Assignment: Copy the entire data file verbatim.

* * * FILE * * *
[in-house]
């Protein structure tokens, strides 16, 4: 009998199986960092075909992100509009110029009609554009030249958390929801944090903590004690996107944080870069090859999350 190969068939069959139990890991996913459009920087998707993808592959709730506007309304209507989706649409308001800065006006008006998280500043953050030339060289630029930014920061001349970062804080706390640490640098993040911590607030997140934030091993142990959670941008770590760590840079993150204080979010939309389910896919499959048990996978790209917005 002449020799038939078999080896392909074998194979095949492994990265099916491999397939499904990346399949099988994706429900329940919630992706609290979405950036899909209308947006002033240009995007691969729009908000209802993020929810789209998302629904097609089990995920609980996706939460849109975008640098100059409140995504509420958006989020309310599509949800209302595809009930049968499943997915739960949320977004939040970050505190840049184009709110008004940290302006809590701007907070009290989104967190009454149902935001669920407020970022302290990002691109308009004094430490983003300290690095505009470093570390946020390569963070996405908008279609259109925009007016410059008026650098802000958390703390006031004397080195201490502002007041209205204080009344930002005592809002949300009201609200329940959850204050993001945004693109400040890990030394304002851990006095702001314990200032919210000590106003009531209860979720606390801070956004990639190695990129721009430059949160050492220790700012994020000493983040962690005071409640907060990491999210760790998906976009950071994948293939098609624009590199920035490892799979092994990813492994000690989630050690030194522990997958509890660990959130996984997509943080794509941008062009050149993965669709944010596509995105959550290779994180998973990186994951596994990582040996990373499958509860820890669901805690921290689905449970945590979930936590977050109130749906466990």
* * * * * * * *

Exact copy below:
[in-house]
């Protein structure tokens, strides 16, 4: 009998199986960092075909992100509009110029009609554009030249958390929801944090903590004690996107944080870069090859999350 190969068939069959139990890991996913459009920087998707993808592959709730506007309304209507989706649409308001800065006006008006998280500043953050030339060289630029930014920061001349970062804080706390640490640098993040911590607030997140934030091993142990959670941008770590760590840079993150204080979010939309389910896919499959048990996978790209917005 002449020799038939078999080896392909074998194979095949492994990265099916491999397939499904990346399949099988994706429900329940919630992706609290979405950036899909209308947006002033240009995007691969729009908000209802993020929810789209998302629904097609089990995920609980996706939460849109975008640098100059409140995504509420958006989020309310599509949800209302595809009930049968499943997915739960949320977004939040970050505190840049184009709110008004940290302006809590701007907070009290989104967190009454149902935001669920407020970022302290990002691109308009004094430490983003300290690095505009470093570390946020390569963070996405908008279609259109925009007016410059008026650098802000958390703390006031004397080195201490502002007041209205204080009344930002005592809002949300009201609200329940959850204050993001945004693109400040890990030394304002851990006095702001314990200032919210000590106003009531209860979720606390801070956004990639190695990129721009430059949160050492220790700012994020000493983040962690005071409640907060990491999210760790998906976009950071994948293939098609624009590199920035490892799979092994990813492994000690989630050690030194522990997958509890660990959130996984997509943080794509941008062009050149993965669709944010596509995105959550290779994180998973990186994951596994990582040996990373499958509860820890669901805690921290689905449970945590979930936590977050109130749906466990």